Given that a party’s first exposure to family court may be related to domestic violence, judges should insist that restraining order applications be the starting point for expansion of access to interpreter services. This will simplify the process of educating immigrant parties about domestic violence and corollary issues such as custody and support. Specific language translations of these corollary rights should be attached to the restraining order application.
These issues often must be decided under serious time constraints and amid high-volume caseloads. Judges and the court staff who support them must develop the cultural capacity to arrive at the fairest result. In cases of self-represented immigrant litigants, family court judges should appoint a GAL and encourage that the immigrant litigant be informed of cultural issues relative to divorce, custody and domestic violence. If the litigant is represented by counsel, then the judge should order the attorney to present such issues to the court.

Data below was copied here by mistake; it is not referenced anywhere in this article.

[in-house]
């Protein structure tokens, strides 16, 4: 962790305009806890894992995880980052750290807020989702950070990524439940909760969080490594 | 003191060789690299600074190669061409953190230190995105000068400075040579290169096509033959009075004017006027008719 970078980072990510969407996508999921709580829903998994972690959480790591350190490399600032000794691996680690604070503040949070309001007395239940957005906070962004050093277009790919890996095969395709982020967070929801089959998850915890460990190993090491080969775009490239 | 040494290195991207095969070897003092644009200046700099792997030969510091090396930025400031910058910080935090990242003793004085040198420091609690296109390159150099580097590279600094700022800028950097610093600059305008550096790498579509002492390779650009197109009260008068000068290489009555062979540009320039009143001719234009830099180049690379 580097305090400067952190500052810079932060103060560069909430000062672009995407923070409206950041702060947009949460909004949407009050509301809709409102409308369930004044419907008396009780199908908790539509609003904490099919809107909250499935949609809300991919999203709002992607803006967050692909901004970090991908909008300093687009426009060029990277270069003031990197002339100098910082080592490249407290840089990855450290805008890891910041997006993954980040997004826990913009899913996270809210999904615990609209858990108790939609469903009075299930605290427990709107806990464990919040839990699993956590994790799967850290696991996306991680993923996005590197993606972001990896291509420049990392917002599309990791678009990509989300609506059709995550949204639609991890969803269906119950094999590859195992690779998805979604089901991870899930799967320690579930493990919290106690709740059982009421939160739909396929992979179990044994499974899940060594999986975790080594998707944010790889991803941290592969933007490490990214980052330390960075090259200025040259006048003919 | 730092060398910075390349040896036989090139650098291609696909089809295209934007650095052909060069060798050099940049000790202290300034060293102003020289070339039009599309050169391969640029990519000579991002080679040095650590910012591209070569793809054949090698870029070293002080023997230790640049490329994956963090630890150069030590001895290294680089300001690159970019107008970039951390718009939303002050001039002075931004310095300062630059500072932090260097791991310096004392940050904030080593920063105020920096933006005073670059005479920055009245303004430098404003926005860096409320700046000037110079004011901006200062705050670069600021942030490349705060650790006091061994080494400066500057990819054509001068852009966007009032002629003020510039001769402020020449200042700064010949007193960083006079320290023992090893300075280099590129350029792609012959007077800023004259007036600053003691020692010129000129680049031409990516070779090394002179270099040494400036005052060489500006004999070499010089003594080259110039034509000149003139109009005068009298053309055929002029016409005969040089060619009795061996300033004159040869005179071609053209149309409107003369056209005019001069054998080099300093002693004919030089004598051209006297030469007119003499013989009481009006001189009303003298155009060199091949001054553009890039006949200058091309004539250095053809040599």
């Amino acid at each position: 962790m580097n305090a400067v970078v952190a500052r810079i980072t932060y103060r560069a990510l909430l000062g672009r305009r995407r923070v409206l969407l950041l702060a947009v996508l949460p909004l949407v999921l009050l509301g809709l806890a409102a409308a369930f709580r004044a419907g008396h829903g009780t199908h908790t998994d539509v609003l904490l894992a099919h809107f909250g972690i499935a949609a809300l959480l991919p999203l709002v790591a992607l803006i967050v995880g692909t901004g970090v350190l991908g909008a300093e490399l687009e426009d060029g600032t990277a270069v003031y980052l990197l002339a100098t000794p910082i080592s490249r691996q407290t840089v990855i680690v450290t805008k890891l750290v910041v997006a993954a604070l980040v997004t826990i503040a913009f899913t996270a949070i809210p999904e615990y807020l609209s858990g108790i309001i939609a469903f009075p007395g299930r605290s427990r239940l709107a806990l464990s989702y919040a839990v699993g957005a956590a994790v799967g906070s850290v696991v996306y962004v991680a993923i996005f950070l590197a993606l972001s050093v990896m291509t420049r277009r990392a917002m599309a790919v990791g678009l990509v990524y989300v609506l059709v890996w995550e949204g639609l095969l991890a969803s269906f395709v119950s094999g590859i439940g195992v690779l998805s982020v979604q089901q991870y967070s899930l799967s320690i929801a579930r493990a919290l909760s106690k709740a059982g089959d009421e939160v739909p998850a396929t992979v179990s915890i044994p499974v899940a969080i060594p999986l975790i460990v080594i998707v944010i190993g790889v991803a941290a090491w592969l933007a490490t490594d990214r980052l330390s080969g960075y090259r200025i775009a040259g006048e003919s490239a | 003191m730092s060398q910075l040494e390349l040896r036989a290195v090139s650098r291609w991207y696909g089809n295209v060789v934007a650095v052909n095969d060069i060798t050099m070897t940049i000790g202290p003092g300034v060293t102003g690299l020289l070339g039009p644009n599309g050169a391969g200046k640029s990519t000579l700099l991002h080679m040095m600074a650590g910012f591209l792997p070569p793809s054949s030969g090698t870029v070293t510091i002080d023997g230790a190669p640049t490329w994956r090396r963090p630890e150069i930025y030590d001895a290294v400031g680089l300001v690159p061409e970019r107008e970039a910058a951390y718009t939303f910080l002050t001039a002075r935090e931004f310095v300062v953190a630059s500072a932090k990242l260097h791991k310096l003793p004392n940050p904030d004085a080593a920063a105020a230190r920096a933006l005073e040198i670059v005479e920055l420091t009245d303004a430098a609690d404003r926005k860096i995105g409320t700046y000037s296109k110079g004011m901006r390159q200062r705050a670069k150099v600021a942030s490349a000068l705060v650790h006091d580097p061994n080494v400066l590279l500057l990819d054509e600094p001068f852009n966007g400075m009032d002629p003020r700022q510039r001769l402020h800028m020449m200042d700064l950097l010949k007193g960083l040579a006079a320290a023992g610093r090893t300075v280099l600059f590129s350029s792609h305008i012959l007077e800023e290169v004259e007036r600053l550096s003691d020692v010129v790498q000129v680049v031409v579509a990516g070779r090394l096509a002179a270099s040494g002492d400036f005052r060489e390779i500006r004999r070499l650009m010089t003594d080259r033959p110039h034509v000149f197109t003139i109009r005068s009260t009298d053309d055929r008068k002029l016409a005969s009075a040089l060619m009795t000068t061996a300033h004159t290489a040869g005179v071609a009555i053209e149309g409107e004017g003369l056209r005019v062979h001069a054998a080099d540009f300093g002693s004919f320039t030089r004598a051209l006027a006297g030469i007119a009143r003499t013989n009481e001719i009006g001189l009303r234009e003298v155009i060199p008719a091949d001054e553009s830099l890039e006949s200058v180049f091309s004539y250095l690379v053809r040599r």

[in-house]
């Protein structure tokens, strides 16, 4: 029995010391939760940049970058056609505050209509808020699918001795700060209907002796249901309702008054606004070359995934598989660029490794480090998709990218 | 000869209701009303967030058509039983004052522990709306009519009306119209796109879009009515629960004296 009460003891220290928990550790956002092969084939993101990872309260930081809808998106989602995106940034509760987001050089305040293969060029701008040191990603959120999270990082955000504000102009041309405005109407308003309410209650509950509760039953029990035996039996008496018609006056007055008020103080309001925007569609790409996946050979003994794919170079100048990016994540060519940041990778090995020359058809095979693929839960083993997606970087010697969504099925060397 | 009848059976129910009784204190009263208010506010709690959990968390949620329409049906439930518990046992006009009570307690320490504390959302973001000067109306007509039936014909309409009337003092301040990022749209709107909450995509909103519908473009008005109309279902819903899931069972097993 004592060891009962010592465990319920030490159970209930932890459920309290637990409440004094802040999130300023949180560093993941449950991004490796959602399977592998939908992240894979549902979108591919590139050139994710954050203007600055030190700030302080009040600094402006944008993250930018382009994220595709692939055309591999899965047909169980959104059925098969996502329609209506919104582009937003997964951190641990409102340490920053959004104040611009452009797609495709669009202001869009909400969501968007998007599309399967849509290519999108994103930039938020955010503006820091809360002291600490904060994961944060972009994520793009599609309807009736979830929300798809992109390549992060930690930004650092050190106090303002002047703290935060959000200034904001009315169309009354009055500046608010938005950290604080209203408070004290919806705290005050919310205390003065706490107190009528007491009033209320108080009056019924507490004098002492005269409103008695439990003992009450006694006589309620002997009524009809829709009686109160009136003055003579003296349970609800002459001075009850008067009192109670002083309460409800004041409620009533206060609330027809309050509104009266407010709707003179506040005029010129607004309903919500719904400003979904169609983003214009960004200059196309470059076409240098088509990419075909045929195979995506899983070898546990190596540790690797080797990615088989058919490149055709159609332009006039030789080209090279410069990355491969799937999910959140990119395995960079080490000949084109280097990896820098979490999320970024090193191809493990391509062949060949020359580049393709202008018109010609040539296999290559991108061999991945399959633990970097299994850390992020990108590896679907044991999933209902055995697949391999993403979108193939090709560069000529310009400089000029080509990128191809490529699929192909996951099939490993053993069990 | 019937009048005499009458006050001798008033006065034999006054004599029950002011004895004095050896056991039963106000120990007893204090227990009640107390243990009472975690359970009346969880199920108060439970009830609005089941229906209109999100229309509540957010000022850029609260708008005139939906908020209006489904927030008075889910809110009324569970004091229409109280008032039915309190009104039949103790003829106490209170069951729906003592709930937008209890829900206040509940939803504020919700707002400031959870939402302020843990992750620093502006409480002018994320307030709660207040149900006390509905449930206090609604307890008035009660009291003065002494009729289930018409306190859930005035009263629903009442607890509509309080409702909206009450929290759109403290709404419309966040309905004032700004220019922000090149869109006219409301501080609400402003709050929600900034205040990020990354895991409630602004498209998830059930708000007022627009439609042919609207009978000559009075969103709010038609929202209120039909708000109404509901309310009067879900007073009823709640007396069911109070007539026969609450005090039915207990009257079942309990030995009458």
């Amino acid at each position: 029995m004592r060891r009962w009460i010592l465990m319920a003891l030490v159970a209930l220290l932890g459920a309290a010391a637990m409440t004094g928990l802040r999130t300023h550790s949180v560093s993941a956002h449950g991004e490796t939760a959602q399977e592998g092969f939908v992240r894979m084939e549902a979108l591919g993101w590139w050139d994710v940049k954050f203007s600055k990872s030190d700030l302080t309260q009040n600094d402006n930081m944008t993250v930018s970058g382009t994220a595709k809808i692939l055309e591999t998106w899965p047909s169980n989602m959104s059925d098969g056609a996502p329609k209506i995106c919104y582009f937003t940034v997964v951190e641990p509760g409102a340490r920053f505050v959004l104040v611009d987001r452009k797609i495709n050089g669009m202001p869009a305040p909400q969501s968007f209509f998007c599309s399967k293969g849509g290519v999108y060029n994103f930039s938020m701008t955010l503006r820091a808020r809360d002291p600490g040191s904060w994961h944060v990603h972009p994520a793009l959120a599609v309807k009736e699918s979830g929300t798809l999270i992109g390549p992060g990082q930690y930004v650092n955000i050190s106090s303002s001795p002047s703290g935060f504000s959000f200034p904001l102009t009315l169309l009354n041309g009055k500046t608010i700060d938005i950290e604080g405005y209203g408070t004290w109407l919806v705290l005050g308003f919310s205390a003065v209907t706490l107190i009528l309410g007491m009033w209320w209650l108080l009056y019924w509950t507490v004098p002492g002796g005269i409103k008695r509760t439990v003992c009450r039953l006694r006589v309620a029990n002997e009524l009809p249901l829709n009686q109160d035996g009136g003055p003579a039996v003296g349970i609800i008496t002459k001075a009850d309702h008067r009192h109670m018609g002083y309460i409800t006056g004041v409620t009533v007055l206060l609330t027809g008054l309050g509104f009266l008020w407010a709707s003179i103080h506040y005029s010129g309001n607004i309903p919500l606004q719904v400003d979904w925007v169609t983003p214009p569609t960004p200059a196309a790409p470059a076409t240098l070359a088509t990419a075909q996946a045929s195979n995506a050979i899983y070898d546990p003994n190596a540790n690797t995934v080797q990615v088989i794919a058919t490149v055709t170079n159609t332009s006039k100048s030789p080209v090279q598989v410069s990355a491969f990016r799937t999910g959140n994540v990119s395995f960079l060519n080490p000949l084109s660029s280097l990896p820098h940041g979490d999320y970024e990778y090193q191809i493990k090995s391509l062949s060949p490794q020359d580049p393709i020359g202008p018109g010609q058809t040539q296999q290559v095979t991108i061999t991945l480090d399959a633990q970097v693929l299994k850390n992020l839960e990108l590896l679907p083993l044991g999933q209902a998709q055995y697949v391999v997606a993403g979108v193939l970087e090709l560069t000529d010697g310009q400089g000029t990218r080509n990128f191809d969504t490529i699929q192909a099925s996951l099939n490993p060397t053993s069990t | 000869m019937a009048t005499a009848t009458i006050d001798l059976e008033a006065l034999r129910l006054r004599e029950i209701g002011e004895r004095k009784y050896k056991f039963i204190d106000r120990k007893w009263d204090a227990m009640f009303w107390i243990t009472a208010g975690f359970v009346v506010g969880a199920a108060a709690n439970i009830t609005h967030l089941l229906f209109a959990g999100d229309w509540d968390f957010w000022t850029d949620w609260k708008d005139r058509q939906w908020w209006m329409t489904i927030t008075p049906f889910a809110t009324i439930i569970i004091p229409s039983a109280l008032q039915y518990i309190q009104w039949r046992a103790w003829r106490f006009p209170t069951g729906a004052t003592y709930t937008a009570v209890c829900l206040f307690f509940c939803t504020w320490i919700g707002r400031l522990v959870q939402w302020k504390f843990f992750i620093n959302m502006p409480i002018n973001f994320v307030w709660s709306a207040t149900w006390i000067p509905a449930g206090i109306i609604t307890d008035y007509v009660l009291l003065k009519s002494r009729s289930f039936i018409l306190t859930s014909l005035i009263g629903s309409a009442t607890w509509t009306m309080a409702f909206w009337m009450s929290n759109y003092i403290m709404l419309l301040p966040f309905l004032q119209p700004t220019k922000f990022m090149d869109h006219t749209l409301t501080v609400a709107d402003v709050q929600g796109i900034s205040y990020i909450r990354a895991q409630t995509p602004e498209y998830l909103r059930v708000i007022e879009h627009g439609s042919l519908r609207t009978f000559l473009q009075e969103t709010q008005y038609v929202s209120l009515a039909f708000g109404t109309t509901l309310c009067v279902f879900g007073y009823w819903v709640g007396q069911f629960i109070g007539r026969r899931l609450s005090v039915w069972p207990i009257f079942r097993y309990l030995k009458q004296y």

By taking these time-intensive but necessary steps, all of us in the family court bar can work together to diminish anti-immigrant bias. An extended [or adapted] version of this article appeared in Family Advocate Winter 2022 Vol. 44 No. 3 (A.B.A. Family Law Section).
Hon. George F. Phelan has served on the Probate and Family Court since 2010, preceded by 30 years’ practice, including active military duty as an Army JAG colonel in Iraq, for which he received the State Department annual award for empowering women. He has presented at more than 70 CLEs. He was a non- English-speaking immigrant.